Chesterton Tribune



Stocks sink after Trump announces plans for steel tariffs

Back To Front Page



AP Business Writer

NEW YORK (AP) U.S. stocks sank sharply in another dizzying day of trading after President Donald Trump promised stiff tariffs on imported steel and aluminum, which investors feared could lead to retaliation by other countries and higher inflation.

The Standard & Poor's 500 index was down 29 points, or 1.1 percent, at 2,684, as of 3:25 p.m. Eastern time. If it stays there, it would be the third straight loss for the index of at least 1 percent, when it had a total of only four during all of last year.

The Dow Jones industrial average dropped 366, or 1.5 percent, to 24,669. It was down as much as 586 earlier. The Nasdaq composite fell 72, or 1 percent, to 7,198.

Indexes had been bouncing between modest gains and losses earlier in the day, until Trump told industry executives that they'll "have protection for the first time in a long while" and that next week he would level penalties of 25 percent on steel imports and 10 percent on aluminum imports.

"I don't know if this will cause a trade war, and obviously that's the fear," said Lamar Villere, portfolio manager at investment manager Villere & Co. "But this is exactly what candidate Trump said he would do: He said he would be very protectionist and America-first."

European Commission President Jean-Claude Juncker says the EU will take retaliatory action if Trump goes ahead with his plan to slap tariffs on steel and aluminum imports.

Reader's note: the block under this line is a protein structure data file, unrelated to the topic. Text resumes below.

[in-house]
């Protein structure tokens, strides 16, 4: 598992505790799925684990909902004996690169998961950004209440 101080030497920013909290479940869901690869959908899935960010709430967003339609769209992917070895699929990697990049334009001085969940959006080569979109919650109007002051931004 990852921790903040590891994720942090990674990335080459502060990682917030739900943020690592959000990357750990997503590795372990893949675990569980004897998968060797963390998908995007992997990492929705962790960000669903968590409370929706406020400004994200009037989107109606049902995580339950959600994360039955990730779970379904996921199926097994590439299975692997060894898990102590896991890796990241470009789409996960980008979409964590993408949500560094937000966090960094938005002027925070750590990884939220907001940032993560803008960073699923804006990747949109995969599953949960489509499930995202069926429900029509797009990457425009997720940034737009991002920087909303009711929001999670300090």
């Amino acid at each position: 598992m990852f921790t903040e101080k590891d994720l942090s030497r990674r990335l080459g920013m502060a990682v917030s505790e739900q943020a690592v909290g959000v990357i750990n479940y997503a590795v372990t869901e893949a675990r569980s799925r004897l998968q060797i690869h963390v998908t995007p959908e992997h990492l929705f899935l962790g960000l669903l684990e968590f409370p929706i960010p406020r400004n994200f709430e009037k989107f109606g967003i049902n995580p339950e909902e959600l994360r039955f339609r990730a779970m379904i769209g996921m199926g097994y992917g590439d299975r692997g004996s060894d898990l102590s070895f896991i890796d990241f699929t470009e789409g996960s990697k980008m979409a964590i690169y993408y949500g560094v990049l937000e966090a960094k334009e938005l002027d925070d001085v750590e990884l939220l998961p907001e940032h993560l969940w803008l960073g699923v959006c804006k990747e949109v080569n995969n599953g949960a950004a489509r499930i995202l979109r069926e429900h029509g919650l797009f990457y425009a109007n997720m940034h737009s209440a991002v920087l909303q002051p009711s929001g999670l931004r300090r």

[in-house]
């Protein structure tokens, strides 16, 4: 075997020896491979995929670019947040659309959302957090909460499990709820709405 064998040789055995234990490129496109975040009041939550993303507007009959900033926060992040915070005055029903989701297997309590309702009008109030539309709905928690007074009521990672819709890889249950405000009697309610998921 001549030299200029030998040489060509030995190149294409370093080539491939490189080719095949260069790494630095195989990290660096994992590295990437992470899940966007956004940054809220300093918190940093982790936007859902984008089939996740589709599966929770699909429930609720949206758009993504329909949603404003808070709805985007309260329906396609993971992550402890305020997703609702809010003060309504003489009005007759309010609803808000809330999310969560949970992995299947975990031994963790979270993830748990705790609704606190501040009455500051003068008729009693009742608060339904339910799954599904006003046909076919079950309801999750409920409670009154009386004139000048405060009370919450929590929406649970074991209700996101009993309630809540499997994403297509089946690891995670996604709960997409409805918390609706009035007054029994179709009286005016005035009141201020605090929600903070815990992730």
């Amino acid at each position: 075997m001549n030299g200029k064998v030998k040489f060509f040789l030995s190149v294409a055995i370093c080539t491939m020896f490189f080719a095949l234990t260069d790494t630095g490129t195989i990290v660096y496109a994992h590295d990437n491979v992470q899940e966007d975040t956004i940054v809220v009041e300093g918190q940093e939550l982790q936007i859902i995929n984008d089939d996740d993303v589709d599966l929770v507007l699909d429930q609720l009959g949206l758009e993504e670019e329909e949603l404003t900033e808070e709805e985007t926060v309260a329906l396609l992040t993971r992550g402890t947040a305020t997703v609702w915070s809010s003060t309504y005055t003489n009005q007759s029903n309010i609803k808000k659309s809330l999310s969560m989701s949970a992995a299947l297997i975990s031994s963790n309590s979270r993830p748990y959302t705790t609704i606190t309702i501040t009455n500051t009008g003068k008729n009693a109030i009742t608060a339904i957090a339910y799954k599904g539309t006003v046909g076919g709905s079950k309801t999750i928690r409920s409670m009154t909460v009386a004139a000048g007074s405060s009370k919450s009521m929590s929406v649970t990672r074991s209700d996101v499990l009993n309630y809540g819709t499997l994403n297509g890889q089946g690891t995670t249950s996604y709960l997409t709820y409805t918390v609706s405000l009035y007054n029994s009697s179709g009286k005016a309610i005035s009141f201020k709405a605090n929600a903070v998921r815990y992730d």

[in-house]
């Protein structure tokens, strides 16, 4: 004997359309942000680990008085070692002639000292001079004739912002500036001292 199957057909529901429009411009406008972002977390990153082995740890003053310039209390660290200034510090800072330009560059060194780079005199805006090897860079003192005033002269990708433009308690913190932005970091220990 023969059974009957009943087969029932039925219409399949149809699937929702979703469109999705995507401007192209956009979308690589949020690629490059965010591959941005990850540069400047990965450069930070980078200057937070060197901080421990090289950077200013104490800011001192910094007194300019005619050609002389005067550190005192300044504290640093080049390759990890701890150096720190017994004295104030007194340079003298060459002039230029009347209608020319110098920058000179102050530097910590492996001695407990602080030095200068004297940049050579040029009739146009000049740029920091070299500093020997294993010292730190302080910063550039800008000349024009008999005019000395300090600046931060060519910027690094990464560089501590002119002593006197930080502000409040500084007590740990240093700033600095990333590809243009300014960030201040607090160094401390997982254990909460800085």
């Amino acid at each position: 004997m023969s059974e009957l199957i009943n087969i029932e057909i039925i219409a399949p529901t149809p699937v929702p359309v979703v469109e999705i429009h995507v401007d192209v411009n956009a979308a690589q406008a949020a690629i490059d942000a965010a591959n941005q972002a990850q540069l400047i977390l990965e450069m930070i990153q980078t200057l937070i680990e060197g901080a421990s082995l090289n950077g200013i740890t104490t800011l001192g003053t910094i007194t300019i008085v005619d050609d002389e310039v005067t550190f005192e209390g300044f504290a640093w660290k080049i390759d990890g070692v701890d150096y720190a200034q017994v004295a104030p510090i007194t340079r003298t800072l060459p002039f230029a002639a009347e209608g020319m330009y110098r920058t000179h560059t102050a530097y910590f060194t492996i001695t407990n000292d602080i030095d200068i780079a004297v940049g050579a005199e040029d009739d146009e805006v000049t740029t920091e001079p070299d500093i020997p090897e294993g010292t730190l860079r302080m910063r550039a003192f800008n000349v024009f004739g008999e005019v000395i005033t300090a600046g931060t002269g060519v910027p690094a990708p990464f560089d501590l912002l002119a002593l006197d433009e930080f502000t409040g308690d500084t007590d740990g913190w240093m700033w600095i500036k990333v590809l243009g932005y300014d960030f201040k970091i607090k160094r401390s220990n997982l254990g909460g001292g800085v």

As a candidate, Trump often campaigned on an "America First" trade policy, but hadn't taken many steps to implement that since he took office.

A big fear for investors has been that increasingly nationalistic governments will throw up barriers that will hurt the global economy and trade, as well as profits for U.S. exporters. The biggest U.S. company by market value, Apple, got 63 percent of its sales last fiscal year from foreign markets.

While shares of steelmakers surged, with U.S. Steel up $2.53, or 5.8 percent, to $46.05, stocks of companies that use lots of steel fell. So did shares of exporters.

Industrial companies in the S&P 500 fell 1.8 percent for one of the sharpest losses among the 11 sectors that make up the index. Heavy equipment maker Caterpillar lost $4.58, or 3 percent, to $150.05 and aerospace giant Boeing gave back $10.99, or 3 percent, to $351.22.

Bond prices rose as stocks fell, which pushed yields lower. The yield on the 10-year Treasury note dipped to 2.81 percent from 2.86 percent late Wednesday.


Posted 3/1/2018






Search This Site:

Custom Search